According to a Daily Mail article, a recent German study revealed that many armbands used to help children swim, contain cancer-causing chemicals. The article delved into a German study, where tests were conducted using an inflatable beach ball, a pair of swimming armbands and two bathing rings, all of which are made with PVC. A small piece of material from each sample was analyzed using a variety of material analysis techniques. The researchers then investigated the molecular make-up of the distinctive smells emanating from the pool toys. They extracted detectable odors from each sample using solvent extraction and high vacuum distillation methods, and then identified the main odorants using a combination of sensory and common analytical approaches. Between 32 and 46 odors were detected in each sample, of which up to thirteen were quite intense. The researchers also found many dangerous organic solvents such as Cyclohexanone, Isophorone, and Phenol. These chemicals have significant dangers: Cyclohexanone can be harmful if inhaled, Phenol has been shown to affect hormone balance and affect genes in a way that could fuel tumor growth, and Isophorone is a category two carcinogen, which means that this is a suspect substance in the development of cancer in humans. The study further revealed that children can be affected simply by smelling the arm bands’ rubbery odor. The more pungent the smell, the higher the risk. This also holds true for other strong-smelling products such as inflatable beach balls and bathing rings.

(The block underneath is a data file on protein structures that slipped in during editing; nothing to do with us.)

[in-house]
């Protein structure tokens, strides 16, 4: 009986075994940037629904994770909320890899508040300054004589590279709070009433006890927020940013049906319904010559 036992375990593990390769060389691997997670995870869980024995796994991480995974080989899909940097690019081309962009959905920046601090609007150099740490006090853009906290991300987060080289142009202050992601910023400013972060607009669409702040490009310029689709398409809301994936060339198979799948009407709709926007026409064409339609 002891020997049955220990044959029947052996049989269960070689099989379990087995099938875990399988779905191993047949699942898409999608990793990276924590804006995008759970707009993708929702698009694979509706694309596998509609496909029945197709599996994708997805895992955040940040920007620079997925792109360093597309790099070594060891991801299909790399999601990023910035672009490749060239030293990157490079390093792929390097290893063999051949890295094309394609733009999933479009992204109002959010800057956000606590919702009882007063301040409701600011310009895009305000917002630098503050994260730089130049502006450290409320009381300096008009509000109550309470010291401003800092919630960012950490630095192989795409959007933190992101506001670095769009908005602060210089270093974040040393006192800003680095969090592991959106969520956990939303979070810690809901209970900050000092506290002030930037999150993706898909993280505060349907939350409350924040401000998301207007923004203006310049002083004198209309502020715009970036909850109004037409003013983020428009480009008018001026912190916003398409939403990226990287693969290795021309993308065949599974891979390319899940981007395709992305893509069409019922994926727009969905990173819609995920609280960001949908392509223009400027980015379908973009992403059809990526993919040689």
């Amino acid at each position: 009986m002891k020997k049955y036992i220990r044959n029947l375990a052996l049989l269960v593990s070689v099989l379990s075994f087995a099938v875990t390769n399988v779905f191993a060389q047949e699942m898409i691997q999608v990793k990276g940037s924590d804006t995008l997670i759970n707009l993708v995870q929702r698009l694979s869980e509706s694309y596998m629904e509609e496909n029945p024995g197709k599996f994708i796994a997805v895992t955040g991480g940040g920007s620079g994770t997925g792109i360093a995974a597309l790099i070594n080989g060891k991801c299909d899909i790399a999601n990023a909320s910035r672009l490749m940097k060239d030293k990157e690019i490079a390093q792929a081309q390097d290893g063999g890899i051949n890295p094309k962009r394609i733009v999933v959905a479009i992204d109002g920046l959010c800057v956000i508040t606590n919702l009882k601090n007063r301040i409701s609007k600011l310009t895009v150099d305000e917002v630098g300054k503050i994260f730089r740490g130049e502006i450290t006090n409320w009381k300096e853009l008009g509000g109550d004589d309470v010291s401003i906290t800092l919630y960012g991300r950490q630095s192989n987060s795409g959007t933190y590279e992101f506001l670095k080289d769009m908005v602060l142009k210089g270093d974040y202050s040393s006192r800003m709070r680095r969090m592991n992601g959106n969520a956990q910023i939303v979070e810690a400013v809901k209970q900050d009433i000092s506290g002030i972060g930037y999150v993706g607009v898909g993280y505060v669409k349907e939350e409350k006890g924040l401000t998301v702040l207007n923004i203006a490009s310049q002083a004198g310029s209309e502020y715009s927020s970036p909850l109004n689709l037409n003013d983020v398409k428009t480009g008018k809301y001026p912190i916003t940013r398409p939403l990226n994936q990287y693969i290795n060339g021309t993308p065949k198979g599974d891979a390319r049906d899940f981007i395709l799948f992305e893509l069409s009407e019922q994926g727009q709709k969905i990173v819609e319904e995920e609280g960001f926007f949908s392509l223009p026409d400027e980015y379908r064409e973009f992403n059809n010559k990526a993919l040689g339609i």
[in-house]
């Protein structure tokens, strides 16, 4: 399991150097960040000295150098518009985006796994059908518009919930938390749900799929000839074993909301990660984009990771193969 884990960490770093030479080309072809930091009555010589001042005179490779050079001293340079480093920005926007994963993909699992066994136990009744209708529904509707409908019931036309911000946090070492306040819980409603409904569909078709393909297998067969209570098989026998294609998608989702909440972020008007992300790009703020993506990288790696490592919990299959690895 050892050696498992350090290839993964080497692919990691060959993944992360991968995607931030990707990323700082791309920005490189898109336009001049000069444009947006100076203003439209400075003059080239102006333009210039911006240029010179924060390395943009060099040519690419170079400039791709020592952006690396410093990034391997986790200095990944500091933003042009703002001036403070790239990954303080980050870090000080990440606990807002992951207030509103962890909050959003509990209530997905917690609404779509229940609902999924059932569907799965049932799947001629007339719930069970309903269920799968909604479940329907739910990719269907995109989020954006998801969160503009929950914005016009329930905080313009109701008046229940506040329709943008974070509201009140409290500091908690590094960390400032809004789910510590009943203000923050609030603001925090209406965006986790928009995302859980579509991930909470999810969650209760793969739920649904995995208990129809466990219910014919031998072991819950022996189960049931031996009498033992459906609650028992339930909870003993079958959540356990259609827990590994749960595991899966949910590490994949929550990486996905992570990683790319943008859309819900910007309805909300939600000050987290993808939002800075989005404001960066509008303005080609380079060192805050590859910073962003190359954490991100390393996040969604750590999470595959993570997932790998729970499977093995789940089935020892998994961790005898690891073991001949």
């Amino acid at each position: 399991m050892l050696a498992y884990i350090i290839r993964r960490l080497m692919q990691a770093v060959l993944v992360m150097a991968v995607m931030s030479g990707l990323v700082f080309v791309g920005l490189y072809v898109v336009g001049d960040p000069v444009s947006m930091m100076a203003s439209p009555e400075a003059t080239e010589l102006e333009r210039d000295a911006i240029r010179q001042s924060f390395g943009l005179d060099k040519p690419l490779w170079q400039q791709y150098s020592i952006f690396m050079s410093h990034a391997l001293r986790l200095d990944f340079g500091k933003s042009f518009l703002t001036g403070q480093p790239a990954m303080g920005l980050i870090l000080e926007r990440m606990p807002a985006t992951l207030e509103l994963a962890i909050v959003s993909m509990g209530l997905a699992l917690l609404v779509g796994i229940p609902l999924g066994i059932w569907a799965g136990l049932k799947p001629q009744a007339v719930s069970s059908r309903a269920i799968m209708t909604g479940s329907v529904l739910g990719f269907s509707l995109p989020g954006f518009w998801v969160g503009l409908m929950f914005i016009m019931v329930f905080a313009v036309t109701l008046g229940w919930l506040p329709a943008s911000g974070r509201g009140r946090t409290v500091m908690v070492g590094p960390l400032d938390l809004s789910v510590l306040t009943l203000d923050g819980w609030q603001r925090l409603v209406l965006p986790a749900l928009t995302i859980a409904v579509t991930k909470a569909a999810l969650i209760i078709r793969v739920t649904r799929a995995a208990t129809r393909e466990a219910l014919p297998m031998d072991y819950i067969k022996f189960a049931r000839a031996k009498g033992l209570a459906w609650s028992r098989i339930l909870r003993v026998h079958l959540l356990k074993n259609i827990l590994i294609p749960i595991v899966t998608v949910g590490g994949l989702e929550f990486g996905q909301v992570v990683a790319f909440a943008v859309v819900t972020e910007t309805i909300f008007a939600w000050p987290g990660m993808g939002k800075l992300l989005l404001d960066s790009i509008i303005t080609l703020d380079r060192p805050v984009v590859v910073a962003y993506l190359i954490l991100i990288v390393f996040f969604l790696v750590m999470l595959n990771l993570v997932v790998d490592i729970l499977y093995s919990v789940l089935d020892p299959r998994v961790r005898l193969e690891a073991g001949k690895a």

The United States Department of Health and Human Services has determined that PVC is a known carcinogen. Studies show that people who have inhaled PVC demonstrated an increased risk of liver, brain, lung cancer, and some cancers of the blood have also been observed. Children are likely more susceptible to PVC-induced cancer than adults. In addition, PVC contains a hormone disrupting chemical called phthalate, which has been linked to asthma, obesity, and lowered IQ in children. Phthalates migrate out of PVC products when they are exposed to heat and can be absorbed through one’s skin or taken in orally—such as when kids handle plastics and then put their hands in their mouths. Producing PVC pool toys also takes a toll on the environment. PVC factories release cancer-causing dioxin as a by-product, and a recent CNN documentary, reported that residents in one Louisiana town near a PVC-production facility had dioxin levels three times higher than the national average. As a result, residents were suffering from higher rates of cancer, kidney problems, and reproductive disorders.
If you or a loved one has been harmed by a defective product or device, please contact Kershaw, Cook & Talley at (916) 779-7000.
While fun to ride, motorcycles present a heightened risk of injury due to a relative lack of protection. According to the Insurance Institute for Highway Safety, motorcyclists face a risk of crashing 30 times greater than drivers of cars. Moreover, nearly half of all motorcycle-related fatalities result from single-vehicle crashes.
Many motorcyclists nevertheless manage to ride their entire lives without injury. The key is to be prepared in order to minimize risk. Consummerreports.org offers the following tips for avoiding injury while riding motorcycles:
While prevention is obviously preferable, sometimes accidents happen regardless of how careful and alert one may ride. If you or a loved one has been harmed in a collision while riding a motorcycle, please contact Kershaw, Cook & Talley for a free case evaluation at 888-997-5170.
Our office is located in Sacramento and we serve clients throughout California.